Jay Tea at Wizbang has prompted me finally to do something I should have done a week-and-a-half ago — to thank Wavemaker (former state rep Peter Morin) for having EaBoClipper, Jay Tea and myself to talk to his blogging/politics class at Tufts. Lots of fun — terrific, probing, and unexpected questions from the class and Peter … and that's not even to mention the pizza, the NH doughnuts (courtesy of Jay Tea) and the super-nifty and thoughtful door prizes. (These are really awesome — thanks Peter.)
Jay accurately recounts an exchange we had towards the beginning of class. Jay was recounting the Most Glorious Scalp-History (Dan Rather, et al) of the right-wing blogosphere. He ran down the Jamil Hussein/Burned Alive saga, about which I frankly knew little. (To make a long story short: In late 2006, right-wing bloggers such as Michelle Malkin questioned the existence of AP's source in a story on atrocities in Baghdad, and the extent of the atrocities reported.)
But I find the emphasis on refuting one event in the context of a massive catastrophe to be akin to fiddling while people burn. So while Jay was speaking, I was rude, and snapped —
[Charley:] “are you saying that atrocities aren't happening over there?”
[Jay:] I answered so quickly that I didn't even realize what I'd said: “if there are so many, why do people have to make them up?”
That off-the-cuff response has been rattling around in the back of my mind, collecting debris and detritus, until it snowballed into a full-blown thesis:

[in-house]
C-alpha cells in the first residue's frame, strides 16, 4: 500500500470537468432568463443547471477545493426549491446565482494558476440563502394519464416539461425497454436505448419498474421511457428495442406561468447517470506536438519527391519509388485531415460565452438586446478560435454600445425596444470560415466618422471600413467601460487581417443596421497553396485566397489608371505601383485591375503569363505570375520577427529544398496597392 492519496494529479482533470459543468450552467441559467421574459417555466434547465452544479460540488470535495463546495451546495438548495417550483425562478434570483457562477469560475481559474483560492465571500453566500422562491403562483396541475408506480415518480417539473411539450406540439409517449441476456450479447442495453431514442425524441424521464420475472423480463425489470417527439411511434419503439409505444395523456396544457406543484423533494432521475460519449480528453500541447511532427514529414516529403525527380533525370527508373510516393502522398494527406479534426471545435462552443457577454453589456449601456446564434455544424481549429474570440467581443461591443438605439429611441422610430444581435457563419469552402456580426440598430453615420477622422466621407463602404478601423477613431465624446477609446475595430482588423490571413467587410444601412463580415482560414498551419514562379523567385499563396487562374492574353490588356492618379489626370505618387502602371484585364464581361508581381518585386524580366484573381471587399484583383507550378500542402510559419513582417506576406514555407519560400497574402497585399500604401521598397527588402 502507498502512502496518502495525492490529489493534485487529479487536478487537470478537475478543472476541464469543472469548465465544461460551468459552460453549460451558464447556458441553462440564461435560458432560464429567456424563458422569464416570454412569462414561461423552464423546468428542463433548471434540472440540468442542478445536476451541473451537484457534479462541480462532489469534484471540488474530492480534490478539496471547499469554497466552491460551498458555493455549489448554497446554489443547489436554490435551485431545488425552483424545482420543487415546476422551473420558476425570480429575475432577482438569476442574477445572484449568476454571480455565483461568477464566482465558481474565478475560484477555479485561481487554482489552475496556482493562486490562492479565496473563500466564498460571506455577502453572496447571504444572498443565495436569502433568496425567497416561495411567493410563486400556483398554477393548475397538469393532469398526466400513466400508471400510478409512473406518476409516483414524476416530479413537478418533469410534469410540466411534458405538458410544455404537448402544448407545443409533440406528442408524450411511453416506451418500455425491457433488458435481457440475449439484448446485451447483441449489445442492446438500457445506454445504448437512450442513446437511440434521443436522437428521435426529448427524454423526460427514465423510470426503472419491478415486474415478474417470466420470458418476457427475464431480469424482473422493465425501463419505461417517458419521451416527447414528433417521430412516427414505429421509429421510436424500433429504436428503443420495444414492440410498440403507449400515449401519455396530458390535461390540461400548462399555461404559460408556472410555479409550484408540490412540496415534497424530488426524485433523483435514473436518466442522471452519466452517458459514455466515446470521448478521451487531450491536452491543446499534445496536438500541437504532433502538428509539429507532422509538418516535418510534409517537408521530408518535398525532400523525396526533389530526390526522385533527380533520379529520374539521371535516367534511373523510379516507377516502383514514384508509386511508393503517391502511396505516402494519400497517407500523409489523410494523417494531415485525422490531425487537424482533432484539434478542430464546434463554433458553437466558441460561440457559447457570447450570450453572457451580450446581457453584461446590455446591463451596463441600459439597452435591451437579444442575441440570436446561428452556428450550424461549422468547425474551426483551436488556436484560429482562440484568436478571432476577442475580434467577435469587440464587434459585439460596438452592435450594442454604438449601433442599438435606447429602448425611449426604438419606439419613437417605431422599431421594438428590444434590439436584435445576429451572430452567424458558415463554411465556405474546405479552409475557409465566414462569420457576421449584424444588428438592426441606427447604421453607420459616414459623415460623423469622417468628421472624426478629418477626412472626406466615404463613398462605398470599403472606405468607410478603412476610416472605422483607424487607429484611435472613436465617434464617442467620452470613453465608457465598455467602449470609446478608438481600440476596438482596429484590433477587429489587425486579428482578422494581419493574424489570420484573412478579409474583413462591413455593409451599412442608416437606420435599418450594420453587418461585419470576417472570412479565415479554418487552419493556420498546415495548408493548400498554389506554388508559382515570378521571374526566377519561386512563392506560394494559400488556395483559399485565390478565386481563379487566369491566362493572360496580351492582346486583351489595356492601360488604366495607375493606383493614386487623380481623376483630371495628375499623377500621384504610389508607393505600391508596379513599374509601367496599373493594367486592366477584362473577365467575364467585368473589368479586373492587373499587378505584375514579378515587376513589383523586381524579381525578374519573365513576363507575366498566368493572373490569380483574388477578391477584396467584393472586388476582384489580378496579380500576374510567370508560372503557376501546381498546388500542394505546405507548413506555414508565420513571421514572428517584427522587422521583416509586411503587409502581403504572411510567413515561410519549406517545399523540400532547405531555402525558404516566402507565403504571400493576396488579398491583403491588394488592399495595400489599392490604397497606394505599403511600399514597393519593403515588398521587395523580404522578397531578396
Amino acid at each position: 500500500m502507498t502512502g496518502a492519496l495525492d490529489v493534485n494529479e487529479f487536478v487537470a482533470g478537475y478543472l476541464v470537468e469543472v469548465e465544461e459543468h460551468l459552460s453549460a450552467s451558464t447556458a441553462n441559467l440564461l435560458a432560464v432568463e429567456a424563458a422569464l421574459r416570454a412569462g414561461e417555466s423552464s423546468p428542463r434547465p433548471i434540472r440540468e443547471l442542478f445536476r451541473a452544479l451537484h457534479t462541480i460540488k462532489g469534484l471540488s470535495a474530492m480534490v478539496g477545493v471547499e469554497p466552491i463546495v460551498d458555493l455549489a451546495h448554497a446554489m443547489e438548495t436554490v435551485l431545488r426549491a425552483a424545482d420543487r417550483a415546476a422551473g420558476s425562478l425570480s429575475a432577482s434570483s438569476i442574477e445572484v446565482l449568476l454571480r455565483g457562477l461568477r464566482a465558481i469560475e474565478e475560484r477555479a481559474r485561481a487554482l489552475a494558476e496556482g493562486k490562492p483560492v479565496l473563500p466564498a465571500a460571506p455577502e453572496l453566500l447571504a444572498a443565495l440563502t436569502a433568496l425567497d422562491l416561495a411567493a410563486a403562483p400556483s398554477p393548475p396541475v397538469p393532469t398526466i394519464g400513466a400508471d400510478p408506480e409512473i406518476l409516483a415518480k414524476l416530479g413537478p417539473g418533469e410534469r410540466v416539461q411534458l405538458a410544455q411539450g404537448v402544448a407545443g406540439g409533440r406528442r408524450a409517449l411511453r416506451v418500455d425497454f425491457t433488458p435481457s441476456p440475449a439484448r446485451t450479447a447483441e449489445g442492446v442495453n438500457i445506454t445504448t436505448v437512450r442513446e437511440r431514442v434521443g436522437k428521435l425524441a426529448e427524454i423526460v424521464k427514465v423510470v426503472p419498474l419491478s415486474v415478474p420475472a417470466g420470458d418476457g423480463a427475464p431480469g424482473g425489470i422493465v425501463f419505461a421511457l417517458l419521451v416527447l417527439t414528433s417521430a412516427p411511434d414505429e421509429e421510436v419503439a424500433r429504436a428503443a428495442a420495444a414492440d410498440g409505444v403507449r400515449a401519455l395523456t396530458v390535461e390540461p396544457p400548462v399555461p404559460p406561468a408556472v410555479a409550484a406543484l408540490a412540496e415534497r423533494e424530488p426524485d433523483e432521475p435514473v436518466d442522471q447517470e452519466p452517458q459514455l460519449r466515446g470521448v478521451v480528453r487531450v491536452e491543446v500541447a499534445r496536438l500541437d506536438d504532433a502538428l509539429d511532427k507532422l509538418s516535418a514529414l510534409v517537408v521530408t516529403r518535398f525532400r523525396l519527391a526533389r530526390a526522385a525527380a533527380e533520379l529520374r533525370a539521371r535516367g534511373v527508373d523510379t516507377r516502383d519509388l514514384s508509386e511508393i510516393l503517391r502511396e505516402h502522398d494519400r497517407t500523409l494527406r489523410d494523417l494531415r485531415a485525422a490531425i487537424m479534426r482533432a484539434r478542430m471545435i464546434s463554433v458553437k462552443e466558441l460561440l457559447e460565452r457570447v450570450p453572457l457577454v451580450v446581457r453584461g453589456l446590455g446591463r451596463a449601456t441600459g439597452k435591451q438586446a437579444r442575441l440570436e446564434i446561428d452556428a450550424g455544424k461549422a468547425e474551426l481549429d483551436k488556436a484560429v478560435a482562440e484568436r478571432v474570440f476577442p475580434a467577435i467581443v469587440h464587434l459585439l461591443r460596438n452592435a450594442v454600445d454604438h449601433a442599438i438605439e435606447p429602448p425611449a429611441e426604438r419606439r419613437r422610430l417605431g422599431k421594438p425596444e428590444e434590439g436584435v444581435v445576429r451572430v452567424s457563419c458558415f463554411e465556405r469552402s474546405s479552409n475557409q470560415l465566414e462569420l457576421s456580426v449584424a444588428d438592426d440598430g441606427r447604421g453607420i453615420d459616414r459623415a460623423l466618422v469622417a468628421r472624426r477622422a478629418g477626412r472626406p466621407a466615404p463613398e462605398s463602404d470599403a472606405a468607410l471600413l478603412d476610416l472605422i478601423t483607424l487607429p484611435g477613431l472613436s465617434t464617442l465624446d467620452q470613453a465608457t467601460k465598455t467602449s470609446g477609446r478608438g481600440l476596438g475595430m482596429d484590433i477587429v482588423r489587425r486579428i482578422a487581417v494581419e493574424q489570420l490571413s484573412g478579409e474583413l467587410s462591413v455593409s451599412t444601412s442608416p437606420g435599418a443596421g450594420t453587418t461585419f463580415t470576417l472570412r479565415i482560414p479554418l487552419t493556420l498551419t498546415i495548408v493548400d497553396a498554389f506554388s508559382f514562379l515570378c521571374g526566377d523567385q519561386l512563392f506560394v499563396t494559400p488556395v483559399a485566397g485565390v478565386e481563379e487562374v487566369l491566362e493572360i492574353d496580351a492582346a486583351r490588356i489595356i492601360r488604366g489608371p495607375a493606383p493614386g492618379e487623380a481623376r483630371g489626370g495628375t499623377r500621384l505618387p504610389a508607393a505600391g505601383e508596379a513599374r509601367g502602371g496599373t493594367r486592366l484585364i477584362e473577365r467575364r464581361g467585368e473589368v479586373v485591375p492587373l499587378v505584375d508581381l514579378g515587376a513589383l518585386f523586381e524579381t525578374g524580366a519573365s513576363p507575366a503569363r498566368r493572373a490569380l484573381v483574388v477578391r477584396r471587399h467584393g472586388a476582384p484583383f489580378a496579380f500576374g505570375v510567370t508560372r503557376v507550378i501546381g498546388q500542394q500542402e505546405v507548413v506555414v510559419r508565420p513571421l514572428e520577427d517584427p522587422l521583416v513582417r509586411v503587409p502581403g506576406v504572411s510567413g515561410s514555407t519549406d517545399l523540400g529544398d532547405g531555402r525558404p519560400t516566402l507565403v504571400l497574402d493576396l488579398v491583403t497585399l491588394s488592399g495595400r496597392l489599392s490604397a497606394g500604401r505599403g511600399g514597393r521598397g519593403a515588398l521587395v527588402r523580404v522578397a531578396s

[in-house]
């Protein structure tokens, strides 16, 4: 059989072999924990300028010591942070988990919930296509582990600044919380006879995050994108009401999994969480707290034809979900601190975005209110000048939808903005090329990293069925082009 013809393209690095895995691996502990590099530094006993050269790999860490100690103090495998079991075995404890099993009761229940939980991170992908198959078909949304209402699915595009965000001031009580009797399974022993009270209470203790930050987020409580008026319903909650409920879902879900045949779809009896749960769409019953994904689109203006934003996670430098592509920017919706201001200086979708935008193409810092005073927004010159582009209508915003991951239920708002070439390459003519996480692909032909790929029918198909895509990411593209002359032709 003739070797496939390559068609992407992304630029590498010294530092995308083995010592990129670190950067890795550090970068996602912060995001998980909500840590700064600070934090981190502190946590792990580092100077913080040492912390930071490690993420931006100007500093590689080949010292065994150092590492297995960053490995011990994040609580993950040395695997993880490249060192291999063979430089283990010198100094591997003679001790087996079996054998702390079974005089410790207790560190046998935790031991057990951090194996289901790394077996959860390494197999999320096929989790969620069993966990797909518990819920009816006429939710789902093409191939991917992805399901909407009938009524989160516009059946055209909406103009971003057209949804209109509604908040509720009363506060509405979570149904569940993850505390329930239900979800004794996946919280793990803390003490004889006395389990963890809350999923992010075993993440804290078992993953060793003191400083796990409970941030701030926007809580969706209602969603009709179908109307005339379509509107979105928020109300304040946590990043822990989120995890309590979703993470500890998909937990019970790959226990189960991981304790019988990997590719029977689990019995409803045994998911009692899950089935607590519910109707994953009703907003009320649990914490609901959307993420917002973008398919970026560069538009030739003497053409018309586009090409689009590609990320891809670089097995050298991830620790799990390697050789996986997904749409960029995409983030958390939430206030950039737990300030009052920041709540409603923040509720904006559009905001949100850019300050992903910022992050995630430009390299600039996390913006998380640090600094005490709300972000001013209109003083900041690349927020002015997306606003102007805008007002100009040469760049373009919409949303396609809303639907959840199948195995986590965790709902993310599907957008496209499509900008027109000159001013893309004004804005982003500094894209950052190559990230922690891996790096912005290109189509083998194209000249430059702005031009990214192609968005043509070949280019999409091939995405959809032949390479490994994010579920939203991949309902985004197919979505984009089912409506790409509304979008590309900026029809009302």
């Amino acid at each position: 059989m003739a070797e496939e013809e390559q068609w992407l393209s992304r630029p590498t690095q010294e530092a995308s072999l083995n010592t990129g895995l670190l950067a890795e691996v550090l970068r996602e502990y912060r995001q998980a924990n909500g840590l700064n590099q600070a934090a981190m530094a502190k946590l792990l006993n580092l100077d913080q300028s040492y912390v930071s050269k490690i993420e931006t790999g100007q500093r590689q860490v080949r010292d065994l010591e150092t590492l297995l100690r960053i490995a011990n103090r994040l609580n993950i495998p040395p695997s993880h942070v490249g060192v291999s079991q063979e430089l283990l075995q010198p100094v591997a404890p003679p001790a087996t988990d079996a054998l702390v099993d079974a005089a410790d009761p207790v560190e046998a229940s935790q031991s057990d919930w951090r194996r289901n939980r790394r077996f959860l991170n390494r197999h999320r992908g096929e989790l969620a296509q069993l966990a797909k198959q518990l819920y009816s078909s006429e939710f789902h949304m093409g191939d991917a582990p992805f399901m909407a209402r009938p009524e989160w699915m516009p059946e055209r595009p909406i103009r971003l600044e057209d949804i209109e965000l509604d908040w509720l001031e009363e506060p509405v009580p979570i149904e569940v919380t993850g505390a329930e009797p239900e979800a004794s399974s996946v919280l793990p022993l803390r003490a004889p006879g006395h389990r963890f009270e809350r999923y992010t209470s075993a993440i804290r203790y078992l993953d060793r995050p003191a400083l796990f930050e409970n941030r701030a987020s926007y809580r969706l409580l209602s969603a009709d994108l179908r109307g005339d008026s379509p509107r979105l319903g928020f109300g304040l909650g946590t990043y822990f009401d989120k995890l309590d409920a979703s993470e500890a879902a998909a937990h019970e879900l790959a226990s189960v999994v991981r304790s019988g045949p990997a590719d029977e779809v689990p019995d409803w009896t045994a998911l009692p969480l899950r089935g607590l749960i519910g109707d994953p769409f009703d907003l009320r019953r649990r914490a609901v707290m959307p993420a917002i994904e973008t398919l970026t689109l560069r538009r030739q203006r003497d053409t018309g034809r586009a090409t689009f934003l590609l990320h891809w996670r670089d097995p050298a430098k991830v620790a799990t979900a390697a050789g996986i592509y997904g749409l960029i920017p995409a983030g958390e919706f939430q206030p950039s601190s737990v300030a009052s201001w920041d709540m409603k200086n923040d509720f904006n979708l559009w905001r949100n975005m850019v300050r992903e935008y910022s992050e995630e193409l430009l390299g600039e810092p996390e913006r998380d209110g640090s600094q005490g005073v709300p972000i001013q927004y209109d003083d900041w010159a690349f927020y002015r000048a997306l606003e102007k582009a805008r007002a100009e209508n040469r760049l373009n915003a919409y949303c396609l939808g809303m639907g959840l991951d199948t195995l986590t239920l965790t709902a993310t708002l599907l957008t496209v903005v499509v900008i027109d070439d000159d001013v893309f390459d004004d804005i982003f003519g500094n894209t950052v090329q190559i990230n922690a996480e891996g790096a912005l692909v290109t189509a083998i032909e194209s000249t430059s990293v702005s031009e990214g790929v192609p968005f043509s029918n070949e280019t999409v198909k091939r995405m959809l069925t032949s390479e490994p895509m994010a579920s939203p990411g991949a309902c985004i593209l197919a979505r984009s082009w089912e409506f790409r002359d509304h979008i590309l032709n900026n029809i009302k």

When did “fake but accurate” become an accepted standard? Especially in politics?
Damn good question. And maybe it's because people don't see what's in front of their faces.
I don't remember precisely, but I don't recall Jay mentioning — then or in his present post — that contrary to Malkin et al, Jamil Hussein was indeed found to exist. Michelle Malkin apologized for her assertion that he didn't exist. Furthermore, it should have been obvious to anyone that Hussein was clearly was putting himself in danger by talking to the AP. [Update: Media Matters has an excruciatingly thorough rundown of the whole episode.]
Why would Jay not mention this — particularly in discussing the need for accuracy and accountability in media?
It's funny … Jay writes eloquently
Far too many people have far too much invested in their chosen fables.
Indeed. Would that the immense energy, smarts, and talent of the right-wing blogs had taken on any part of the thoroughgoing dishonesty of the Bush administration's run-up and prosecution of the war. Who knows, maybe we wouldn't be there. Maybe the war would have been run better. Maybe their guy wouldn't have 28% approval ratings.
I'm glad to have inspired such a heartfelt post in praise of such noble ideals. It's just damned ironic to hear a cheerleader for the “greatest strategic disaster in American history” deliver us a
lecture meditation about “chosen fables.”